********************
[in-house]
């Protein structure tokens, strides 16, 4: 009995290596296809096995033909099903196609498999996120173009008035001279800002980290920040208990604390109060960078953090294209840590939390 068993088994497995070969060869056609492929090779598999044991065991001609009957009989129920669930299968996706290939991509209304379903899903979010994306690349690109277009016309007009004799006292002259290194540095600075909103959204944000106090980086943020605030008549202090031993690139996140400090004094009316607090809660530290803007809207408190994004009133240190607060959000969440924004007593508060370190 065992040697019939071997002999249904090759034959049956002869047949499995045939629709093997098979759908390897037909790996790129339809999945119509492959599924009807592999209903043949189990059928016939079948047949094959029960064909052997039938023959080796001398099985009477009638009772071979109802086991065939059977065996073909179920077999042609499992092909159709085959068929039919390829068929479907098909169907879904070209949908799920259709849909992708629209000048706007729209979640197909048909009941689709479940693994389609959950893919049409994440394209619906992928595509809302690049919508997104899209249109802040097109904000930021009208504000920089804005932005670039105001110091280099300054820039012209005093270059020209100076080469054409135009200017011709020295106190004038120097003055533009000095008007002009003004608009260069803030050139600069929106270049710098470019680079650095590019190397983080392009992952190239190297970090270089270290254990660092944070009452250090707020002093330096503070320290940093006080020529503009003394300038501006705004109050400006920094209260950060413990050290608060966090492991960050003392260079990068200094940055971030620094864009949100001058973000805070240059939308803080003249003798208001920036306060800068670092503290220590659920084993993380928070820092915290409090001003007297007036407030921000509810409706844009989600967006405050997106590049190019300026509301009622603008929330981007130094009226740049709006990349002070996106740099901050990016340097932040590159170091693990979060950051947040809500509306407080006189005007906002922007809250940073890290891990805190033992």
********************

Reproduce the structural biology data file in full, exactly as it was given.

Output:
[in-house]
């Protein structure tokens, strides 16, 4: 009995290596296809096995033909099903196609498999996120173009008035001279800002980290920040208990604390109060960078953090294209840590939390 068993088994497995070969060869056609492929090779598999044991065991001609009957009989129920669930299968996706290939991509209304379903899903979010994306690349690109277009016309007009004799006292002259290194540095600075909103959204944000106090980086943020605030008549202090031993690139996140400090004094009316607090809660530290803007809207408190994004009133240190607060959000969440924004007593508060370190 065992040697019939071997002999249904090759034959049956002869047949499995045939629709093997098979759908390897037909790996790129339809999945119509492959599924009807592999209903043949189990059928016939079948047949094959029960064909052997039938023959080796001398099985009477009638009772071979109802086991065939059977065996073909179920077999042609499992092909159709085959068929039919390829068929479907098909169907879904070209949908799920259709849909992708629209000048706007729209979640197909048909009941689709479940693994389609959950893919049409994440394209619906992928595509809302690049919508997104899209249109802040097109904000930021009208504000920089804005932005670039105001110091280099300054820039012209005093270059020209100076080469054409135009200017011709020295106190004038120097003055533009000095008007002009003004608009260069803030050139600069929106270049710098470019680079650095590019190397983080392009992952190239190297970090270089270290254990660092944070009452250090707020002093330096503070320290940093006080020529503009003394300038501006705004109050400006920094209260950060413990050290608060966090492991960050003392260079990068200094940055971030620094864009949100001058973000805070240059939308803080003249003798208001920036306060800068670092503290220590659920084993993380928070820092915290409090001003007297007036407030921000509810409706844009989600967006405050997106590049190019300026509301009622603008929330981007130094009226740049709006990349002070996106740099901050990016340097932040590159170091693990979060950051947040809500509306407080006189005007906002922007809250940073890290891990805190033992």